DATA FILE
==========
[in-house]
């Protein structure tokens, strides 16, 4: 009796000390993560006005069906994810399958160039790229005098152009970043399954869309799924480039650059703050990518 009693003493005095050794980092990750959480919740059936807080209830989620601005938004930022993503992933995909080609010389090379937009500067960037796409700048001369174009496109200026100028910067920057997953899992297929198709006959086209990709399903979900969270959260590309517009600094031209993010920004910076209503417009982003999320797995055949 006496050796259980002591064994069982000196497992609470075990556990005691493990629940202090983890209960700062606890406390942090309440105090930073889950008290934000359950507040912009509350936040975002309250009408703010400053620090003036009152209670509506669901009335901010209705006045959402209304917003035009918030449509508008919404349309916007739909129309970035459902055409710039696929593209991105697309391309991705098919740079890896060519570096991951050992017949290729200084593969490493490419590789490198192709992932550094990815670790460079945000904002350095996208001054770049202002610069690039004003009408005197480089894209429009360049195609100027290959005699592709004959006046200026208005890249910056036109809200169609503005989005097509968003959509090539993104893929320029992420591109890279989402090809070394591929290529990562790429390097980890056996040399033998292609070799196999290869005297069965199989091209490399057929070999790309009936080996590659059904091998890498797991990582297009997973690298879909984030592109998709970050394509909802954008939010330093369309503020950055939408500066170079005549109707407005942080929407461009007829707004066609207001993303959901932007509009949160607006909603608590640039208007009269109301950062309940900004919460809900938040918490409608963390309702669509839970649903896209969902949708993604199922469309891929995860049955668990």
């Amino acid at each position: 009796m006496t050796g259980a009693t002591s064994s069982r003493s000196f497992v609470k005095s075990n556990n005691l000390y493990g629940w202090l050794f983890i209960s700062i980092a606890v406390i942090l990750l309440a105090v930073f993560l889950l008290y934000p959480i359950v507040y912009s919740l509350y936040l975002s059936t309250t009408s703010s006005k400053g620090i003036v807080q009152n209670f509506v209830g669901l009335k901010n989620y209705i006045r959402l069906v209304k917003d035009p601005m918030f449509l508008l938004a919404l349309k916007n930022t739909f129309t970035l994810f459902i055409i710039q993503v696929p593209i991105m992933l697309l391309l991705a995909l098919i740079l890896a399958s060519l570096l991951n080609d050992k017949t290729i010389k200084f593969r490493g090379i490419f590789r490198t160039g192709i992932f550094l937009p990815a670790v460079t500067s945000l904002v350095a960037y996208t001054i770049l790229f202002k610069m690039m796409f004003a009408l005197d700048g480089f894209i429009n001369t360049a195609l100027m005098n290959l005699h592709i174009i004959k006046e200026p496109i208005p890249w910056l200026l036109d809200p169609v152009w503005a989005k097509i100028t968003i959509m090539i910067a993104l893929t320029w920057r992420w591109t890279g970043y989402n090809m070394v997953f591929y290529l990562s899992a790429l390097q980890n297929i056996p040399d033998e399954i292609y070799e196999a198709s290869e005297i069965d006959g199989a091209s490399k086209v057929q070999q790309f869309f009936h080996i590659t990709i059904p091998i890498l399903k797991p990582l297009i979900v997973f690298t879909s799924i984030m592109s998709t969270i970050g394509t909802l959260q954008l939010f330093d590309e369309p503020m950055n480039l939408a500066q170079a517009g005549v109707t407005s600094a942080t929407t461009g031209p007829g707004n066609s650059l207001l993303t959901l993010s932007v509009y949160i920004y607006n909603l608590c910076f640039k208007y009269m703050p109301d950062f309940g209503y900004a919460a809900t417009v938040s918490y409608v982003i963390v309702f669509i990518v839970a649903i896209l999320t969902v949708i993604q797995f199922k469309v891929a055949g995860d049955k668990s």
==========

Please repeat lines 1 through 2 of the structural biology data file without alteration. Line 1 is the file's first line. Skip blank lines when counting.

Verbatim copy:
[in-house]
């Protein structure tokens, strides 16, 4: 009796000390993560006005069906994810399958160039790229005098152009970043399954869309799924480039650059703050990518 009693003493005095050794980092990750959480919740059936807080209830989620601005938004930022993503992933995909080609010389090379937009500067960037796409700048001369174009496109200026100028910067920057997953899992297929198709006959086209990709399903979900969270959260590309517009600094031209993010920004910076209503417009982003999320797995055949 006496050796259980002591064994069982000196497992609470075990556990005691493990629940202090983890209960700062606890406390942090309440105090930073889950008290934000359950507040912009509350936040975002309250009408703010400053620090003036009152209670509506669901009335901010209705006045959402209304917003035009918030449509508008919404349309916007739909129309970035459902055409710039696929593209991105697309391309991705098919740079890896060519570096991951050992017949290729200084593969490493490419590789490198192709992932550094990815670790460079945000904002350095996208001054770049202002610069690039004003009408005197480089894209429009360049195609100027290959005699592709004959006046200026208005890249910056036109809200169609503005989005097509968003959509090539993104893929320029992420591109890279989402090809070394591929290529990562790429390097980890056996040399033998292609070799196999290869005297069965199989091209490399057929070999790309009936080996590659059904091998890498797991990582297009997973690298879909984030592109998709970050394509909802954008939010330093369309503020950055939408500066170079005549109707407005942080929407461009007829707004066609207001993303959901932007509009949160607006909603608590640039208007009269109301950062309940900004919460809900938040918490409608963390309702669509839970649903896209969902949708993604199922469309891929995860049955668990």